Adults Behave Better When Kids Are Around

March 8 2022

With the data becoming ever clearer about America’s declining birthrates, Tim Carney notes the arguments of those who believe this trend might be a good thing—and points to a recent study that demonstrates a few of the benefits accrued by a society whose members have children:

The researchers, led by the British psychologist Lukas Wolf, tried to separate out confounding factors. They didn’t want to see if parents were more or less pro-social—or young people or women or anything like that. They tried to discern whether people in general were more generous and pro-social simply because children were around.

One aspect of the study involved fundraising efforts on different main streets. The researchers “recorded the number of children and adults on a shopping street and collected donations from adult passersby for a cause not specifically related to children.” They found “a significant positive correlation between the proportion of children present and the number of donations.” This wasn’t explained at all by parents being more generous, the researchers said. It was the presence of children that seemed to make a difference.

Wolf and colleagues also conducted eight experiments, online or in a lab, where they asked participants to describe different settings or situations, some of which involved children. This divided the participants into those who had children on their mind and those who didn’t. Both groups were then asked about their aspirations toward generosity, service, duty, and similar pro-social virtues. The experiments, with more than 2,000 participants, found small but significant effects suggesting that thinking about children makes people more conscientious.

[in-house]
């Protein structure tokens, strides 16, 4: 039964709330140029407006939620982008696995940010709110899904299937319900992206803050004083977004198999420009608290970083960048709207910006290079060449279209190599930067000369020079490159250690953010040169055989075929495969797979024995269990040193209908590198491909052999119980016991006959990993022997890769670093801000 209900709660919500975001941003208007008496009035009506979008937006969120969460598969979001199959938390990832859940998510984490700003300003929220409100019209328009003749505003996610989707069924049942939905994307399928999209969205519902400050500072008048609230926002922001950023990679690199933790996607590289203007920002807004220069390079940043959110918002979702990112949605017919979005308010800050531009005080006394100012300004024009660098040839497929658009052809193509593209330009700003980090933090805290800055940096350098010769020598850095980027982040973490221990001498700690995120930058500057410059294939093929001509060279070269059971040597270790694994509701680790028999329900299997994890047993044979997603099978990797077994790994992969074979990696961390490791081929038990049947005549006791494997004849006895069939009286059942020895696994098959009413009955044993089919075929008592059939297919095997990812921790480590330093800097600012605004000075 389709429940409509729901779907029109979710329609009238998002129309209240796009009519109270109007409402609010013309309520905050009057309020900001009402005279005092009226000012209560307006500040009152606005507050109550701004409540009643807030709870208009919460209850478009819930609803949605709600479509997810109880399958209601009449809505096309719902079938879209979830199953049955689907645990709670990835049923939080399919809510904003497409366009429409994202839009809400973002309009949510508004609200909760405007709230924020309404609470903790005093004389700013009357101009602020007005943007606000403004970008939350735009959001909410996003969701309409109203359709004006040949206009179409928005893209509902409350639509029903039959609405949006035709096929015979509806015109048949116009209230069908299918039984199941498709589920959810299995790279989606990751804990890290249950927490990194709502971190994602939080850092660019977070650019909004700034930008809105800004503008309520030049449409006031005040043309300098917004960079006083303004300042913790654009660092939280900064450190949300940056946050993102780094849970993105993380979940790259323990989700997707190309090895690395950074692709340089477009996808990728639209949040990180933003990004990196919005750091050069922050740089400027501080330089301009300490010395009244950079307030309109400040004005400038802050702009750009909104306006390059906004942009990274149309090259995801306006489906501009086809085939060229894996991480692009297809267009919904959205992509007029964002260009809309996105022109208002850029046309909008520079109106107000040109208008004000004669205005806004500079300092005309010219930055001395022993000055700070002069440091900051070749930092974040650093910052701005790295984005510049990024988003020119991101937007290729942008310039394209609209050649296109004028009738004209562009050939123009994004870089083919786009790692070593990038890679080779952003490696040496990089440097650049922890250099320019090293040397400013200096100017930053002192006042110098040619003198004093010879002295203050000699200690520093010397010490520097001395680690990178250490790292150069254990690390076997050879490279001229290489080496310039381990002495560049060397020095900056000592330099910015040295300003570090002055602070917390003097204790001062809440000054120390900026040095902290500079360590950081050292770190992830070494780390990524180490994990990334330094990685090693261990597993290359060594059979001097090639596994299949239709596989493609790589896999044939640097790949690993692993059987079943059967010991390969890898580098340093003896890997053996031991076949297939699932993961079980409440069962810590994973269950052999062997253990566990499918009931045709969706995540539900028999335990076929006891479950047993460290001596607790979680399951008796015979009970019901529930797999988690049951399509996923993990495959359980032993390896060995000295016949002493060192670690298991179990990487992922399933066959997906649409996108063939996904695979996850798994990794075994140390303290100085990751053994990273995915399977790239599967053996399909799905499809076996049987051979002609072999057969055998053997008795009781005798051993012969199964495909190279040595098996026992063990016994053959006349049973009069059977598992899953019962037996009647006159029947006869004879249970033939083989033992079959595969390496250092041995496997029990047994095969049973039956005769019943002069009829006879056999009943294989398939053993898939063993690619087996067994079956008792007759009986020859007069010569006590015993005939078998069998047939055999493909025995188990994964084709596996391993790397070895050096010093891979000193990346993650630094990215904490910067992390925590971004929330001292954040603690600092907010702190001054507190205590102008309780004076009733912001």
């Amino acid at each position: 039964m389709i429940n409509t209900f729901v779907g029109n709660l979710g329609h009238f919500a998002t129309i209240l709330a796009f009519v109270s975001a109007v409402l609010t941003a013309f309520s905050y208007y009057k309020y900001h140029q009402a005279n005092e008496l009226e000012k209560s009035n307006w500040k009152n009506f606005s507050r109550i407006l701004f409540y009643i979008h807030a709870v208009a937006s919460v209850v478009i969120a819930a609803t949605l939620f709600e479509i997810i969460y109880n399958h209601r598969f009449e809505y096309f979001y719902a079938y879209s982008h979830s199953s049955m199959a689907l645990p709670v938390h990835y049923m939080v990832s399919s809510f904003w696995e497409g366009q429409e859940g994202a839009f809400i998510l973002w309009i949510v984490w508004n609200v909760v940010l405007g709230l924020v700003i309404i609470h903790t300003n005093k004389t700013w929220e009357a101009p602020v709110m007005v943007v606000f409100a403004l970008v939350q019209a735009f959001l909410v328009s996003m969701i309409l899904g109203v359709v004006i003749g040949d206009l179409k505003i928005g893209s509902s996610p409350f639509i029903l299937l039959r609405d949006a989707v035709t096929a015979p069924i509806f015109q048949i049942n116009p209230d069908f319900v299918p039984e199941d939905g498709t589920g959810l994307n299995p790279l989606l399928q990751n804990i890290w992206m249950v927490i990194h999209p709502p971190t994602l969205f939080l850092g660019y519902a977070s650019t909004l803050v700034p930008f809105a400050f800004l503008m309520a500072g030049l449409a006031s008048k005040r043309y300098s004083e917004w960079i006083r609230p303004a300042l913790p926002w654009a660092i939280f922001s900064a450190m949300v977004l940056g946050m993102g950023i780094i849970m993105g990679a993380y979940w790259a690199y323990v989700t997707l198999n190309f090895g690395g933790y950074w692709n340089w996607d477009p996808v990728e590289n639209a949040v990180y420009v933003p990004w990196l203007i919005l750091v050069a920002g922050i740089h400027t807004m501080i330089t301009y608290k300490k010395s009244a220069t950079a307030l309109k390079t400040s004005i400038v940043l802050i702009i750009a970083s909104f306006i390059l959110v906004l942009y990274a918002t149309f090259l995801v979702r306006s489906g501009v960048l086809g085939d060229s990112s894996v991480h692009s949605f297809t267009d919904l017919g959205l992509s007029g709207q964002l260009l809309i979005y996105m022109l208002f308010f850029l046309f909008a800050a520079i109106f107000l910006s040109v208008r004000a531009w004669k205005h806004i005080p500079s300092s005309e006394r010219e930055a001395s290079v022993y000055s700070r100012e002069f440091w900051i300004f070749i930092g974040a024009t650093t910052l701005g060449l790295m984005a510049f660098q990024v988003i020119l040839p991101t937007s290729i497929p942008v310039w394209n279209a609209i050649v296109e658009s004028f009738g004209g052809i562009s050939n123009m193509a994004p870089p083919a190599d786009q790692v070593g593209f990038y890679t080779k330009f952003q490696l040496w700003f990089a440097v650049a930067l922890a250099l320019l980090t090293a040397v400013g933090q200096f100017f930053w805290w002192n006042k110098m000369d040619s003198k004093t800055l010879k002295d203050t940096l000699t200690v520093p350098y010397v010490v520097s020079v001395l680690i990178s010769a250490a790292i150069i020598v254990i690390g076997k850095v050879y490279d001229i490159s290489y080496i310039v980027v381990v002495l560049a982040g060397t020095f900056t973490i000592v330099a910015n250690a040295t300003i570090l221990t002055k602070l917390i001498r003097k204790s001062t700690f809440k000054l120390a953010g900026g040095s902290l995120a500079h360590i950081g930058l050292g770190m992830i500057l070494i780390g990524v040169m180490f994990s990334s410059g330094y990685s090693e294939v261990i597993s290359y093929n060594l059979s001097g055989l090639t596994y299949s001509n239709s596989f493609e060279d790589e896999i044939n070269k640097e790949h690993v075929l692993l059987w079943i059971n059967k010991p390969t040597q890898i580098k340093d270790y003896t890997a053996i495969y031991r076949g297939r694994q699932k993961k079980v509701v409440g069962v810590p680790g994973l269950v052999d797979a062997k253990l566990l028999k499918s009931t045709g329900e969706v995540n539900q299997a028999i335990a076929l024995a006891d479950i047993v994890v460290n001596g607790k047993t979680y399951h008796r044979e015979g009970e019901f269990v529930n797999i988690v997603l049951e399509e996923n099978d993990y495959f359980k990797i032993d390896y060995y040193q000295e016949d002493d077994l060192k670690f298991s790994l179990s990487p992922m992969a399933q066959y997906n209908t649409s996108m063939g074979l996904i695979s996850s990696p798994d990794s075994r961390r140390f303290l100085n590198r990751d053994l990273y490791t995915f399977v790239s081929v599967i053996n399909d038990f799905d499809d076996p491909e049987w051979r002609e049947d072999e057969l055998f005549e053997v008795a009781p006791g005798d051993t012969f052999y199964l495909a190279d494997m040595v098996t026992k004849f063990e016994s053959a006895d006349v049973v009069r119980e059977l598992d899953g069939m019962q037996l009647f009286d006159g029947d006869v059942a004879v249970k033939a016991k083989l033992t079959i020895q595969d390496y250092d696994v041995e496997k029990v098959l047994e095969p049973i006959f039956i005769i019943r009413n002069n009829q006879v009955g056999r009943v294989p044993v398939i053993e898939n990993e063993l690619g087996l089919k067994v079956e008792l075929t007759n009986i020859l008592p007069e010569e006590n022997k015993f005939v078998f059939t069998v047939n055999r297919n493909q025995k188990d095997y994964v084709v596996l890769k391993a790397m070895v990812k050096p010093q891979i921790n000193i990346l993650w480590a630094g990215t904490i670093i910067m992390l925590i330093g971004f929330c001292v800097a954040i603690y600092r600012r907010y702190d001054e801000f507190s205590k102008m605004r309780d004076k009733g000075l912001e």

Being around children makes us all behave better. So we should worry about a society with fewer and fewer of them.

Read more at Washington Examiner

More about: Children, Family, Fertility

American Aid to Lebanon Is a Gift to Iran

For many years, Lebanon has been a de-facto satellite of Tehran, which exerts control via its local proxy militia, Hizballah. The problem with the U.S. policy toward the country, according to Tony Badran, is that it pretends this is not the case, and continues to support the government in Beirut as if it were a bulwark against, rather than a pawn of, the Islamic Republic:

So obsessed is the Biden administration with the dubious art of using taxpayer dollars to underwrite the Lebanese pseudo-state run by the terrorist group Hizballah that it has spent its two years in office coming up with legally questionable schemes to pay the salaries of the Lebanese Armed Forces (LAF), setting new precedents in the abuse of U.S. foreign security-assistance programs. In January, the administration rolled out its program to provide direct salary payments, in cash, to both the Lebanese Armed Forces (LAF) and the Internal Security Forces (ISF).

The scale of U.S. financing of Lebanon’s Hizballah-dominated military apparatus cannot be understated: around 100,000 Lebanese are now getting cash stipends courtesy of the American taxpayer to spend in Hizballah-land. . . . This is hardly an accident. For U.S. policymakers, synergy between the LAF/ISF and Hizballah is baked into their policy, which is predicated on fostering and building up a common anti-Israel posture that joins Lebanon’s so-called “state institutions” with the country’s dominant terror group.

The implicit meaning of the U.S. bureaucratic mantra that U.S. assistance aims to “undermine Hizballah’s narrative that its weapons are necessary to defend Lebanon” is precisely that the LAF/ISF and the Lebanese terror group are jointly competing to achieve the same goals—namely, defending Lebanon from Israel.

Read more at Tablet

More about: Hizballah, Iran, Israeli Security, Lebanon, U.S. Foreign policy